To justify the destruction of Maine’s landscapes with his wind turbines, Angus King repeats the familiar claim that “there would be a 1-to-1 reduction in greenhouse gases because existing plants would be throttled back whenever the turbines are in operation.”
This is simply not true. To understand why, consider that the grid is like the generator many of us have for emergency or camping use. If you plug a 1,500-watt space heater into a 1,000-watt generator, you have overloaded it by 500 watts and the circuit breaker will trip. Plug the same heater into a 2,000-watt generator and you have 500 watts of unused capacity. Unused capacity in the electrical grid is known as “spinning reserve.”
The grid operator maintains enough spinning reserve at all times to ensure that if one of the largest generators suddenly fails, or demand increases unexpectedly, there will be no tripped circuit breakers. The grid operator therefore does not have to precisely balance supply and demand as the wind industry claims.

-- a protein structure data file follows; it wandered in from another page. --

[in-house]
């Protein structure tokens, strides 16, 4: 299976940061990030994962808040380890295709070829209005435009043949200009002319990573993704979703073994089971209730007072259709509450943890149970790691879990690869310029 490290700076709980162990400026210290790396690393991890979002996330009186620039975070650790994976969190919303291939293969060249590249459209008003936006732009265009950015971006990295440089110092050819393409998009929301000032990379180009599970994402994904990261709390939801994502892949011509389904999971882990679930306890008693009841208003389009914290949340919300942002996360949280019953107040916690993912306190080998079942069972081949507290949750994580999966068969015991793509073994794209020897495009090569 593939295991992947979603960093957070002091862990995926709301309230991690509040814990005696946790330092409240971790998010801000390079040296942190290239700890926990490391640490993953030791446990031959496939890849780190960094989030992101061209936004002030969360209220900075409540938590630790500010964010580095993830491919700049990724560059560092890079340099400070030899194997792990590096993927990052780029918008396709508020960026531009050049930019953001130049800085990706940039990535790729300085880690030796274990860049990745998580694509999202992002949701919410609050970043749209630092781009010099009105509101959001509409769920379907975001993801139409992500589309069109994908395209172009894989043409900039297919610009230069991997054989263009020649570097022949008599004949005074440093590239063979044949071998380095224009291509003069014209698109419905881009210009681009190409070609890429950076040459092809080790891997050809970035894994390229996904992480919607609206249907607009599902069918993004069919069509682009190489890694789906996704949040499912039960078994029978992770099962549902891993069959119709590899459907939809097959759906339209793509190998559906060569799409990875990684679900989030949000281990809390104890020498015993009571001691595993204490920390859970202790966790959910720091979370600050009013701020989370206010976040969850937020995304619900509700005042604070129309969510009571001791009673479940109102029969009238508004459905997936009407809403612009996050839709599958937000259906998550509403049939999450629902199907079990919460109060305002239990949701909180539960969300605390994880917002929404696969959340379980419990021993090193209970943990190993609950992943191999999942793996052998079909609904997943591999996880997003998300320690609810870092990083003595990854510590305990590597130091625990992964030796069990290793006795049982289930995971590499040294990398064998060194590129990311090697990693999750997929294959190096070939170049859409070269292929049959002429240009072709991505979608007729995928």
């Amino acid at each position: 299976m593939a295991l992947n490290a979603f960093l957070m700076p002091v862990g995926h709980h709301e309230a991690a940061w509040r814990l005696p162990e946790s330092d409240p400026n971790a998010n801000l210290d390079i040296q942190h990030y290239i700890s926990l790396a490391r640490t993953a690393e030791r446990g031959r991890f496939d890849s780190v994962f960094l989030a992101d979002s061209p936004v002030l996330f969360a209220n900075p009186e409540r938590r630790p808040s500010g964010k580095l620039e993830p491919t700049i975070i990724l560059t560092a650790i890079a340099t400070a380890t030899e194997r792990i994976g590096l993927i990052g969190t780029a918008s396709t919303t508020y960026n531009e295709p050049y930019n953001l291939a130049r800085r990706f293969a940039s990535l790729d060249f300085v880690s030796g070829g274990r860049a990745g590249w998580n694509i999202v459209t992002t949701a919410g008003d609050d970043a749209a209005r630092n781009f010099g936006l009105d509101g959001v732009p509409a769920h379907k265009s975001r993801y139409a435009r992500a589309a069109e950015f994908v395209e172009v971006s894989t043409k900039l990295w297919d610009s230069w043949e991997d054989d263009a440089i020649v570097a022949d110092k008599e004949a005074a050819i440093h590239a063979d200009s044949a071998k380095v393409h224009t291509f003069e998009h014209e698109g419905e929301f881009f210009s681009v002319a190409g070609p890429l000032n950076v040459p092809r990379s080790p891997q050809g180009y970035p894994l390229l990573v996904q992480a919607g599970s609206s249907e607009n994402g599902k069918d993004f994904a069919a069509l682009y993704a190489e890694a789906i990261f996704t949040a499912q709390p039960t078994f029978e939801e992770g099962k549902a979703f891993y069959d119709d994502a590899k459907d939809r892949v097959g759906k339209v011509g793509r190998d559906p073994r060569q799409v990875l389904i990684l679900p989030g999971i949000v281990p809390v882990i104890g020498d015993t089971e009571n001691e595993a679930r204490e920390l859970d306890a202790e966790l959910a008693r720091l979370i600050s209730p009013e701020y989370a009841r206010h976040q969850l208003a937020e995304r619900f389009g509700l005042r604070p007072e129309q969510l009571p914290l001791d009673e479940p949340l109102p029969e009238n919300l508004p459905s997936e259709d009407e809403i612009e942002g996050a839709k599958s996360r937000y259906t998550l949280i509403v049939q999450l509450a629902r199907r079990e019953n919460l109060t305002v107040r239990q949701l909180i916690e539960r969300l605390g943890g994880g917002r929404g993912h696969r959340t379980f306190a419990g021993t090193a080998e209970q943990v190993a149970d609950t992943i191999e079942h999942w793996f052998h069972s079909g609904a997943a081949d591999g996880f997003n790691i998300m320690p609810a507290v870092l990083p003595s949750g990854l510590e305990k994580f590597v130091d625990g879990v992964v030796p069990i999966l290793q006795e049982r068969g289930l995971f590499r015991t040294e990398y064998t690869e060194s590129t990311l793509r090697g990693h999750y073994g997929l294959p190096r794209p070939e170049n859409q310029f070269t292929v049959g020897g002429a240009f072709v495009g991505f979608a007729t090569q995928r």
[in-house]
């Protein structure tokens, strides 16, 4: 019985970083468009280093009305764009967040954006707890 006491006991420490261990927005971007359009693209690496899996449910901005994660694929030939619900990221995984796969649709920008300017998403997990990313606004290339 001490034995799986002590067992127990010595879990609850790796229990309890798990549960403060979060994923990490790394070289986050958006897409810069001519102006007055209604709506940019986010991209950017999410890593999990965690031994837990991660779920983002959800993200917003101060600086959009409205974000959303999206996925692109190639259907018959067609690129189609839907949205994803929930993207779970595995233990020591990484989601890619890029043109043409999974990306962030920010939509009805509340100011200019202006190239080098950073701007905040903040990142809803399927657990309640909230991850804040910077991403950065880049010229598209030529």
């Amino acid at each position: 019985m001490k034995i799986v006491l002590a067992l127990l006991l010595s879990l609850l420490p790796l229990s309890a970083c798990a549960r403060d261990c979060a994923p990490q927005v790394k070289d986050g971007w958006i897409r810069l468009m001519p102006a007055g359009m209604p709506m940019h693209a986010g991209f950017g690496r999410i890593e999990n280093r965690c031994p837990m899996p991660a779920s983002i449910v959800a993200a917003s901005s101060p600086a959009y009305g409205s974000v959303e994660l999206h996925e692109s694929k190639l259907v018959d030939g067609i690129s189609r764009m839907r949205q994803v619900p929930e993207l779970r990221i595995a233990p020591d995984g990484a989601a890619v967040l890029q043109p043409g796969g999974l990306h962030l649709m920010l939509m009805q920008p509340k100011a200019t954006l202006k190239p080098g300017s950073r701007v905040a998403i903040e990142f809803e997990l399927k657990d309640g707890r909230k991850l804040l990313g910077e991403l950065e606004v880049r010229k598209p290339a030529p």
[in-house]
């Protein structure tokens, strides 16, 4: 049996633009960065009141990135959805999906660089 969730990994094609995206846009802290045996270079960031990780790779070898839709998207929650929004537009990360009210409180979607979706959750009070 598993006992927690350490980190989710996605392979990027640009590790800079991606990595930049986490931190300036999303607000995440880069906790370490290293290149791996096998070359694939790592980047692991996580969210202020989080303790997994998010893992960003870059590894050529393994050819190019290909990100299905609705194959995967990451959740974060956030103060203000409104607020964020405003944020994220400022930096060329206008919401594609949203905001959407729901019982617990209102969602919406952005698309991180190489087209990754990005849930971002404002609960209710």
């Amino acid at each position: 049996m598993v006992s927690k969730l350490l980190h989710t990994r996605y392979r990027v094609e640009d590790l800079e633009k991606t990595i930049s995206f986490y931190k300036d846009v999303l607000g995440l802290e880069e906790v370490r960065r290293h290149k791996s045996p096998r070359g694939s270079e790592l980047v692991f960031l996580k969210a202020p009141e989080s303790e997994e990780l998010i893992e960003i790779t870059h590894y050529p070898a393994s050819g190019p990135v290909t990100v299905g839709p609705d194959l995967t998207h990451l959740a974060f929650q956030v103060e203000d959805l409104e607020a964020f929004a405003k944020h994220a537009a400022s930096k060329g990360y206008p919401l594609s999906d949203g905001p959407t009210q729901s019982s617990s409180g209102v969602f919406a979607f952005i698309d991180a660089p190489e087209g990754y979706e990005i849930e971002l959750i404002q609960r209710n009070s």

It is not necessary for some generator to “throttle back” when a wind turbine “throttles up.”
The grid does not react to every flick of a light switch, it simply provides more than enough generation at all times. The grid operator is not required by any rules to reduce fossil fuel generation when the wind blows.
His primary job is to provide us with reliable electricity. The regional power agency ISO-New England has been studying the problems of integrating uncontrollable wind power for several years and has not found a successful fossil fuel reduction program that works.
Wind power, when available, simply adds to the safety buffer known as spinning reserve. In grid terms it is “spilled,” as in spilled milk.
co-chair, Citizens Task Force on Wind Power
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